Physical-education classes reduce or prevent childhood obesity

According to the National Association of State Departments of Education (NASPE), increasing physical-education (PE) classes in elementary schools may reduce the risk of childhood obesity. The number of minutes per week and cumulative estimated energy expenditures vary widely by state. For example, a PE-rich elementary school in Massachusetts would lower the BMI of fifth-grade children by about 10%, while a similar amount in Hawaii might only decrease the risk of youth obesity by about five percent.

To determine if physical-education programs are effective at reducing childhood obesity, school districts must combine health and nutrition education programs. Studies show that physical activity is important for teens, especially those in their teenage years. Children are likely to make poor food choices during their teenage years, so it’s crucial to incorporate nutrition education into the curriculum. In fact, about half of elementary schools now mandate the inclusion of nutrition education in physical-education classes. But many administrators cut health education programs despite the evidence that it leads to an increased incidence of childhood obesity.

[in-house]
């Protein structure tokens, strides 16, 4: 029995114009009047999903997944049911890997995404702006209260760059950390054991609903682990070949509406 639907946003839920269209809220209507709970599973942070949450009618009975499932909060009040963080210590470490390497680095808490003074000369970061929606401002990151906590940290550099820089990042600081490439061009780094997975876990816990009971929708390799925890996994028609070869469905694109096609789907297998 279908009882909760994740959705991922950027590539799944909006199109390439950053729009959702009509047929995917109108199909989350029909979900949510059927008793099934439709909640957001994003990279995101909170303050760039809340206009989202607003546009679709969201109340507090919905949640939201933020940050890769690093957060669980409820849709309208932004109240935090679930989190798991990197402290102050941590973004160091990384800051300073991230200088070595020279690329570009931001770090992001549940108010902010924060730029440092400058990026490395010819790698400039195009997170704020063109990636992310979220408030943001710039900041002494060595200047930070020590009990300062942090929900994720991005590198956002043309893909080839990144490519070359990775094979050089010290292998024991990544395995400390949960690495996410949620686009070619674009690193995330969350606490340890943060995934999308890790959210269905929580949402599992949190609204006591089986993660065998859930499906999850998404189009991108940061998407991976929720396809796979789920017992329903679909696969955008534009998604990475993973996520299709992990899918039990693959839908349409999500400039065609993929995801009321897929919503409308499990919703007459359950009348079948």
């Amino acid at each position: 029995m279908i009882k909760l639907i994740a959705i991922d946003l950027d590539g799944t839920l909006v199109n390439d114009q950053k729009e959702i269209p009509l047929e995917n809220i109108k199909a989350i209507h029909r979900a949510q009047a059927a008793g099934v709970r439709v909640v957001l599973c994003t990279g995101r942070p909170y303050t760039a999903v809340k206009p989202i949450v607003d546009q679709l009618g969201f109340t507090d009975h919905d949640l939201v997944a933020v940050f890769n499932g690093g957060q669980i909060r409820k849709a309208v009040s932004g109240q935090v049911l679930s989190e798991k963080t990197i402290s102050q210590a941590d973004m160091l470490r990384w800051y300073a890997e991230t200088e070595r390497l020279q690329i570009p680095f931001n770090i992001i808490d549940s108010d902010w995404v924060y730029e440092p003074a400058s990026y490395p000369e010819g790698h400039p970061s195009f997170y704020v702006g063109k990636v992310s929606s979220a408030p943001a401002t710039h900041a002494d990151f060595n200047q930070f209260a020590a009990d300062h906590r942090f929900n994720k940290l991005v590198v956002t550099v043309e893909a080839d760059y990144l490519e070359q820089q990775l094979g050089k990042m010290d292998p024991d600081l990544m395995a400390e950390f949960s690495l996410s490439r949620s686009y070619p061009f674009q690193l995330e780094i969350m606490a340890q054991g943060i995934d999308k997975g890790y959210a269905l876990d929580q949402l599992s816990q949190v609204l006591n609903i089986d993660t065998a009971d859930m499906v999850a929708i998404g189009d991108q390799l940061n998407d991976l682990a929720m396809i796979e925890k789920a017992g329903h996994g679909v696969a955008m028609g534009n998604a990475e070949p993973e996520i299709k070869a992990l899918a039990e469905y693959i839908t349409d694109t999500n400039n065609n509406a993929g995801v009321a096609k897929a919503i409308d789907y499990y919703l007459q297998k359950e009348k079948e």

Snacking is dangerous

Studies have shown that snacking increases the risk of obesity and related diseases, especially in young adolescents. A recent study revealed that the average American man and woman consume more than 400 calories daily in snacks. The number of calories consumed by a person during the day has nearly doubled since the early 1970s. A 2015 study concluded that snacking is responsible for about one-quarter of the energy intake of an average American, effectively constituting a fourth meal. While some researchers have implicated snacking as a contributor to obesity, others argue that it is actually beneficial to weight loss.

The World Health Organisation points to two main reasons for the increase in obesity: the consumption of high-calorie foods and the increasing inactivity among adults. Increased levels of inactivity are often a result of urbanisation, changing transportation, and the sedentary nature of many jobs. According to the CareerBuilder website, eighty-five percent of full-time employees snack at work. A recent study from the CDC shows that the average working adult in the United States consumed approximately one-third of their daily calories at work. This figure is even higher when one considers that many companies offer free snacks to employees.